Some events, like Fyre Festival, were destined to be a disaster from the start — but Burning Man is well established, having built a solid reputation since its inaugural event in 1986. Unfortunately, man, burning or otherwise, can’t tame nature — and extreme rains have caused chaos over the course of the week-long desert-based festival.
The rains were close to continuous and apparently the worst that the festival and its attendees have ever dealt with. According to multiple reports, the amount of rain that fell on the site during a 24-hour period this weekend was equal to the amount of rain the site usually sees in a two-to-three-month timeframe.
Although “self-reliance” is one of the festival’s core themes, getting stranded in the desert is still tricky. Mud left vehicles stranded, the on-site lavatorial facilities were left unemptied, and trash was strewn everywhere. At least one fatality has also been recorded — though the cause is still being investigated. With roads out of the festival site closed for much of the weekend, organizers urged attendees to shelter in place and conserve food, water, and fuel.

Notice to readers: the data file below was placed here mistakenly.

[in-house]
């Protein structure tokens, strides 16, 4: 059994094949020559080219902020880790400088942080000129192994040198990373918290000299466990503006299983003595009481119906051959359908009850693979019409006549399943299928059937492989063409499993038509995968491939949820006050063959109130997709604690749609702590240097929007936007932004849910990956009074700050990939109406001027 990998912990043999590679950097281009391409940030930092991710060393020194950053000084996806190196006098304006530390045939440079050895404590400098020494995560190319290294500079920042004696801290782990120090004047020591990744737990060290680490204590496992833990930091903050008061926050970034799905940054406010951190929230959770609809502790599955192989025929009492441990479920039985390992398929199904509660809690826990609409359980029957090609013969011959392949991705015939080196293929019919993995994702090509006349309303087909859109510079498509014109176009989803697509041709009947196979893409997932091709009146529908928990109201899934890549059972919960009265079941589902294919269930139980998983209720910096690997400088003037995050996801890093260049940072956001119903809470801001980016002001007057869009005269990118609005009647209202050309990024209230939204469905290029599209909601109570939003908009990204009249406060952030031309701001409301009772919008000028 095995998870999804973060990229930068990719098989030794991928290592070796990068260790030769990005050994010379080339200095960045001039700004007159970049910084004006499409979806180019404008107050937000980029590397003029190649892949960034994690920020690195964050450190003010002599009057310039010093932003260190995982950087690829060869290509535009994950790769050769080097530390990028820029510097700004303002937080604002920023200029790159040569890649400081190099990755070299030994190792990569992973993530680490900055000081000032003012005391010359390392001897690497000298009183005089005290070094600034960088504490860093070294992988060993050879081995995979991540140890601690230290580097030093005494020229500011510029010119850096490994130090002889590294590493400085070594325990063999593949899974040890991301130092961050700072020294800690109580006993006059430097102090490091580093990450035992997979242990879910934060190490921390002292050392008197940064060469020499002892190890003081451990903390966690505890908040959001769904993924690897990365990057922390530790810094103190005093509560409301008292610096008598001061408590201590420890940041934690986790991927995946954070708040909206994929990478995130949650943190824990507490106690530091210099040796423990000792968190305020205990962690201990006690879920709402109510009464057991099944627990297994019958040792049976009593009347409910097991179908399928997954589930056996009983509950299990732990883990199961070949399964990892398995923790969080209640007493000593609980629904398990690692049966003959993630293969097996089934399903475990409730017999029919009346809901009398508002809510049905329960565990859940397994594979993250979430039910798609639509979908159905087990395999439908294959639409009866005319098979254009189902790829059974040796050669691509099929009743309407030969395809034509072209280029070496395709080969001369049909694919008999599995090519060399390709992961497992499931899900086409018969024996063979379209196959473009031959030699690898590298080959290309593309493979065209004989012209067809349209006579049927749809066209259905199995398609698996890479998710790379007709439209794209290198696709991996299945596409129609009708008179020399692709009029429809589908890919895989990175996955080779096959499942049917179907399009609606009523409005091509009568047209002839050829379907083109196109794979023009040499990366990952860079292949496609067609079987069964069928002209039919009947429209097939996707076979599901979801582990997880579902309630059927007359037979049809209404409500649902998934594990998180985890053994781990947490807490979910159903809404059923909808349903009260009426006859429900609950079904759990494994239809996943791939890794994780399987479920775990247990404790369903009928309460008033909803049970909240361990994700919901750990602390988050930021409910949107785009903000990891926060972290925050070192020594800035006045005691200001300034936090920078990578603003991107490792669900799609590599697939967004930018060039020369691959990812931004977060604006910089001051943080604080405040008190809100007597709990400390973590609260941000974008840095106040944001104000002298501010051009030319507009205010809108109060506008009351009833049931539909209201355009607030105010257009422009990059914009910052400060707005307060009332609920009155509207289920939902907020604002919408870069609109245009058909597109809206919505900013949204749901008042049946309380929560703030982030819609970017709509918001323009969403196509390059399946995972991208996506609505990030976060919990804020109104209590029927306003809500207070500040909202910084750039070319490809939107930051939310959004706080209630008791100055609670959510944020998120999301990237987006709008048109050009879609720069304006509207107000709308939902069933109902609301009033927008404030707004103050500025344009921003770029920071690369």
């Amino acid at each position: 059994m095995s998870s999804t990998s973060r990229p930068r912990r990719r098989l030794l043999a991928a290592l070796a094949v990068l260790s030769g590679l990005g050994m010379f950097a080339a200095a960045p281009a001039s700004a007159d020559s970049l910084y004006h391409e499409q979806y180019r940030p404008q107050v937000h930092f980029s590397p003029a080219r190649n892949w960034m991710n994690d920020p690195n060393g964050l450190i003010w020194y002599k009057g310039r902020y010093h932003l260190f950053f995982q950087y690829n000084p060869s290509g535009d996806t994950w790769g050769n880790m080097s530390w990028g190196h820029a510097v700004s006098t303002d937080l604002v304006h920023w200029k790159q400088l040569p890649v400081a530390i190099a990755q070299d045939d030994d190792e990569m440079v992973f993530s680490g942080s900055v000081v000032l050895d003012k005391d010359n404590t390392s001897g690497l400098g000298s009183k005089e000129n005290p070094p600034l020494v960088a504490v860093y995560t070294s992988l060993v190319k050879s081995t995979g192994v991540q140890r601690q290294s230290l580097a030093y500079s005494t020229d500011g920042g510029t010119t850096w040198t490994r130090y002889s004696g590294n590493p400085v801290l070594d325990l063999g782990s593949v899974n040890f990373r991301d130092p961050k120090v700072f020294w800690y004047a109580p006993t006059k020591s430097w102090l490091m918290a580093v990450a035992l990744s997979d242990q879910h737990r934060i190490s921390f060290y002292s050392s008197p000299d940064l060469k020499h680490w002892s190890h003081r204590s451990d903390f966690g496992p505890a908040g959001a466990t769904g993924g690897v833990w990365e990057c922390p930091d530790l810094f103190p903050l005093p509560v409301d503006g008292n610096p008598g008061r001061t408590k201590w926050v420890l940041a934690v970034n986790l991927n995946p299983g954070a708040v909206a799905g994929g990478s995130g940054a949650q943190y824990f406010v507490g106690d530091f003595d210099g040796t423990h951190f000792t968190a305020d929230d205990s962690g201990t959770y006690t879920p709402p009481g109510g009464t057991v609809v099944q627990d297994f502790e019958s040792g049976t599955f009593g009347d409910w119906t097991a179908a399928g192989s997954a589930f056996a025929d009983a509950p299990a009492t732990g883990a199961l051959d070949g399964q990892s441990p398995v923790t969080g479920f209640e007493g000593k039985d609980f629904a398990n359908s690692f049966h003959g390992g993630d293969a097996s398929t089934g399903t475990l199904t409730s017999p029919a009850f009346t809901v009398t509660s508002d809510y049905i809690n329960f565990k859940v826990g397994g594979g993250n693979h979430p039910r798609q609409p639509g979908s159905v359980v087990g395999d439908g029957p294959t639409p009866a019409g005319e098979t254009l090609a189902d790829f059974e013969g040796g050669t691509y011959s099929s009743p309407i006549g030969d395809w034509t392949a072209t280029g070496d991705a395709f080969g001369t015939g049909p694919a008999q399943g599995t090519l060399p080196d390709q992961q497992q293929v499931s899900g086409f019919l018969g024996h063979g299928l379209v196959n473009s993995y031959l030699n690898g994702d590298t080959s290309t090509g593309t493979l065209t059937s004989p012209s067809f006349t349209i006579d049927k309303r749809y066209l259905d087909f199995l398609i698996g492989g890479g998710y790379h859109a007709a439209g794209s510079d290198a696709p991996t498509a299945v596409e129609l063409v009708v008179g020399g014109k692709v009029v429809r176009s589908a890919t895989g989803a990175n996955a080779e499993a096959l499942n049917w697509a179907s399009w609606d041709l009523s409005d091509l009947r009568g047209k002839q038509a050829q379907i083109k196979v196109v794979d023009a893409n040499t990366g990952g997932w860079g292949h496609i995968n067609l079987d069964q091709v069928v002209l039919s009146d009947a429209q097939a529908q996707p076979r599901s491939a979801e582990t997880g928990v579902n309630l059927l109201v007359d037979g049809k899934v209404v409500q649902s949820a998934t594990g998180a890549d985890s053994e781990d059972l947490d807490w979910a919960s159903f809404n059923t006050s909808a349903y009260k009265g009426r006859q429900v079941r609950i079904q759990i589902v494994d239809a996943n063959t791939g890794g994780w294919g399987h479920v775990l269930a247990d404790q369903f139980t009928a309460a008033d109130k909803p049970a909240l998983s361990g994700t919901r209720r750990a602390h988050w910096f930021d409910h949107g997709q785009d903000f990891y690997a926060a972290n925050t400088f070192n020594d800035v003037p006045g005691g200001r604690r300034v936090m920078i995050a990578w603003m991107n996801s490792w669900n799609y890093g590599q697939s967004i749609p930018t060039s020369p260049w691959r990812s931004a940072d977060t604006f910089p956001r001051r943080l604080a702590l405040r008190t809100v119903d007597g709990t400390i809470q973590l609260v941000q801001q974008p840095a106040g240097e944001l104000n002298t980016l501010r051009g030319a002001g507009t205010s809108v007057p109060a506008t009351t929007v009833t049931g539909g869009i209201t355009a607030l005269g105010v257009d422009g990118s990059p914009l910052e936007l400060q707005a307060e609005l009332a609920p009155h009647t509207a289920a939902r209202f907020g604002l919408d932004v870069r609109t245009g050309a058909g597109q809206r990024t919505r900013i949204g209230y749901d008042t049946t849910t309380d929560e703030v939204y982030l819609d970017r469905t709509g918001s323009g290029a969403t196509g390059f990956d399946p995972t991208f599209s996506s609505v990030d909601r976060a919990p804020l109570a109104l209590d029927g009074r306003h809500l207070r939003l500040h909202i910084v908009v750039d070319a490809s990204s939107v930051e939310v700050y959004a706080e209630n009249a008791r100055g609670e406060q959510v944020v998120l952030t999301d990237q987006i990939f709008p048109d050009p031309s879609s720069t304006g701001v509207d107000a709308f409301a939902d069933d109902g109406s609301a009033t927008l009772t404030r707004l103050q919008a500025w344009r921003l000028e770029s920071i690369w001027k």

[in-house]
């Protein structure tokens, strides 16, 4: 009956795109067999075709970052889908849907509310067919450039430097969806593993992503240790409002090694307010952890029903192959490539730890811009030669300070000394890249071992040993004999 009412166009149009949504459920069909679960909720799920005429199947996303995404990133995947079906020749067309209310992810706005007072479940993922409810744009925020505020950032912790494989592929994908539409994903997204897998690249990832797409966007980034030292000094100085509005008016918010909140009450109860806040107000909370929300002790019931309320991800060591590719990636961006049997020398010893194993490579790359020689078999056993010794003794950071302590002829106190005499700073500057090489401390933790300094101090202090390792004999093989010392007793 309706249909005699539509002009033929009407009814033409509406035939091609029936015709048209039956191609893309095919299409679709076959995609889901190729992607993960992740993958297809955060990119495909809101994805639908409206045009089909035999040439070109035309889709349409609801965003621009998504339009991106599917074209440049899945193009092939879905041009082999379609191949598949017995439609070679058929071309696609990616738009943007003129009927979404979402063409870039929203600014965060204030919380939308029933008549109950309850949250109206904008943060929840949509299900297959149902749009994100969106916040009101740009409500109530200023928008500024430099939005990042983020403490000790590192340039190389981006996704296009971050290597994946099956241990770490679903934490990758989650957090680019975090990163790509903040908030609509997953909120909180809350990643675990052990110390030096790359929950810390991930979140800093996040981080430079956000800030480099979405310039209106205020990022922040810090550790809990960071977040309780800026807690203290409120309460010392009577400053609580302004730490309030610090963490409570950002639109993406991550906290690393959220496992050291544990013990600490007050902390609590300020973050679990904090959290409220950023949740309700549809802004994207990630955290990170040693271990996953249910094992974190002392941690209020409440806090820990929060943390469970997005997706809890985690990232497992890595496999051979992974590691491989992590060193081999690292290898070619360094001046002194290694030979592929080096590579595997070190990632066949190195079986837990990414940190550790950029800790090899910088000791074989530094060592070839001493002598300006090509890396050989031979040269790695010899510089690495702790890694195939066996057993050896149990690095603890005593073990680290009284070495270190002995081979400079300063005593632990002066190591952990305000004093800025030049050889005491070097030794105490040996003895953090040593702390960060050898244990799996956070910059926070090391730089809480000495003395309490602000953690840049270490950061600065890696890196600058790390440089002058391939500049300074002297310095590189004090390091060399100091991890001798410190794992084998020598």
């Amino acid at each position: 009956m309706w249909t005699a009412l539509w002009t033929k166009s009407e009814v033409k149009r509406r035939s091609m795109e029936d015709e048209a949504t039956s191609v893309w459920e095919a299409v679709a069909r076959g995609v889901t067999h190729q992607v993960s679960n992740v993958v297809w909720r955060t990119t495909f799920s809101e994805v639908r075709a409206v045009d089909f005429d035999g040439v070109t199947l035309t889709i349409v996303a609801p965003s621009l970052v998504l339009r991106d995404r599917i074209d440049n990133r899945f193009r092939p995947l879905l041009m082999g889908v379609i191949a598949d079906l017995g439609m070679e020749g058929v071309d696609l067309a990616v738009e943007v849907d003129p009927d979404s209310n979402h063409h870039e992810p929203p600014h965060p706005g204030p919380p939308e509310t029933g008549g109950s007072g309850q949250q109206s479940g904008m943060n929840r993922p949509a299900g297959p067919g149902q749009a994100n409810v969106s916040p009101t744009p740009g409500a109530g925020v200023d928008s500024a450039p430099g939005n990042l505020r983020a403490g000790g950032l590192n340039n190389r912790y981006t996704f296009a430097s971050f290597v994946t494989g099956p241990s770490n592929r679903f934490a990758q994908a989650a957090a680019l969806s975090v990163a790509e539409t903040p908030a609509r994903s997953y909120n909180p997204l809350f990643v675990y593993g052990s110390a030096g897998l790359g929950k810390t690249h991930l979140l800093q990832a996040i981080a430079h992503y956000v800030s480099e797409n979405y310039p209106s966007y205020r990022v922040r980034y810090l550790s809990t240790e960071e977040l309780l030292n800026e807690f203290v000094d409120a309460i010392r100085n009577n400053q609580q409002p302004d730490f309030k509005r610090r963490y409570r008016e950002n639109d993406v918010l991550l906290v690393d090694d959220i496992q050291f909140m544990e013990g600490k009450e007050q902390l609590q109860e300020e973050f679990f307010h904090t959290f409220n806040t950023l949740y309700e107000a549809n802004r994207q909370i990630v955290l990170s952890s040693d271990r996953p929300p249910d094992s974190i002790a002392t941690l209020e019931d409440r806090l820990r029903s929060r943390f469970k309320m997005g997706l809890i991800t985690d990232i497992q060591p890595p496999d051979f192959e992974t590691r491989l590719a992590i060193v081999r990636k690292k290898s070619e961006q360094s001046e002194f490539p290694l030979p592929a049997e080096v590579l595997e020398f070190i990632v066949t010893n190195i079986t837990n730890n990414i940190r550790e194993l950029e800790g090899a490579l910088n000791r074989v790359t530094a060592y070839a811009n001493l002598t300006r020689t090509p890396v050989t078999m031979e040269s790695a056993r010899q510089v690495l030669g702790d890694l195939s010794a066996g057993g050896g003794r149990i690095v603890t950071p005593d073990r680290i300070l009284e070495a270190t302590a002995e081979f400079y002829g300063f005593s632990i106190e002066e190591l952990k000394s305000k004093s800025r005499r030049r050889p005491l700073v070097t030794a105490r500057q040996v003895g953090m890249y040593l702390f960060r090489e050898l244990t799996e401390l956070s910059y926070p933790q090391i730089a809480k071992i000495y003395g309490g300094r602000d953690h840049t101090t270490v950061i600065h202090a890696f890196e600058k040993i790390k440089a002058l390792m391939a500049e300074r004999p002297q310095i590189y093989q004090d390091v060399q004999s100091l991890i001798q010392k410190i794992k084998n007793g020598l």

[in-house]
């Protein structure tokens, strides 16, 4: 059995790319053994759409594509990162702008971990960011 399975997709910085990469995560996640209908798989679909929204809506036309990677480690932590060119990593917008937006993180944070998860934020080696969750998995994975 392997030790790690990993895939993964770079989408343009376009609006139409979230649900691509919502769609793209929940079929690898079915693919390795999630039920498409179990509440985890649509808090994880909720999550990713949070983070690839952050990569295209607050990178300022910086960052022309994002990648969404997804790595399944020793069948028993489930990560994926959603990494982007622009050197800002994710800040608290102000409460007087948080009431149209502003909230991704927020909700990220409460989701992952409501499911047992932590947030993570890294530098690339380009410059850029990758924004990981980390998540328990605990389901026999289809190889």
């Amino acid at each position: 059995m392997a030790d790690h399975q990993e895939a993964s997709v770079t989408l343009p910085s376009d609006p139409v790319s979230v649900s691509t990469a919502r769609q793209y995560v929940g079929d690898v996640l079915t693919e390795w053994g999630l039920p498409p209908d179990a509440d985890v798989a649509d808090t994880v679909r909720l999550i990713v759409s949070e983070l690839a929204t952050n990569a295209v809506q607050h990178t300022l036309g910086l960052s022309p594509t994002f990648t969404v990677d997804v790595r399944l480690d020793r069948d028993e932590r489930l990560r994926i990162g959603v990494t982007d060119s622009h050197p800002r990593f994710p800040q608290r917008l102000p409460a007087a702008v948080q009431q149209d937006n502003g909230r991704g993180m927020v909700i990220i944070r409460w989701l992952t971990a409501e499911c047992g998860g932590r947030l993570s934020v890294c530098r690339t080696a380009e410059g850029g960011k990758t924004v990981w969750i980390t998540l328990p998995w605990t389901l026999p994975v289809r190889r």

Some attendees, including comedian Chris Rock, escaped the festival after trekking away from the site. Many have opted to hike five miles through the Black Rock Desert to the nearest road. Others are leaving by vehicle now that roads have finally been opened again —though at the time of writing, traffic on the safe routes out is gridlocked, and those attempting to leave this way are said to be waiting hours.
Burning Man is a highly exclusive, usually week-long, festival held annually in Nevada. It’s excessively popular, and potential attendees may, amongst other things, have to attend an interview where they are quizzed about the event’s “Ten Principles” to ensure that their philosophies match those of the festival itself. Nail the interview, and there’s a chance you could get a spot in one of the more desirable campsites. Fail it, and you probably won’t get a ticket at all.
The ten principles in question are radical inclusion, gifting, decommodification, radical self-reliance, radical self-expression, communal effort, civic responsibility, leaving no trace, participation, and immediacy.
The event technically began when Larry Harvey and Jerry James built an eight-foot-tall effigy on a California beach and lit it on fire during the 1986 summer solstice. Since then, it has shifted location to the Black Rock Desert, snowballed into an enormous cultural event, and now involves burning a far larger effigy. The exact size varies from year to year, but the current record was set in 2014 when a 105-foot-tall structure was torched. Burning Man’s website contains the line “We will always burn the man,” and despite this year’s chaos, that principle still holds true. After several delays, the traditional festival finale went ahead, and organizers managed to burn said man on the evening of September 4.
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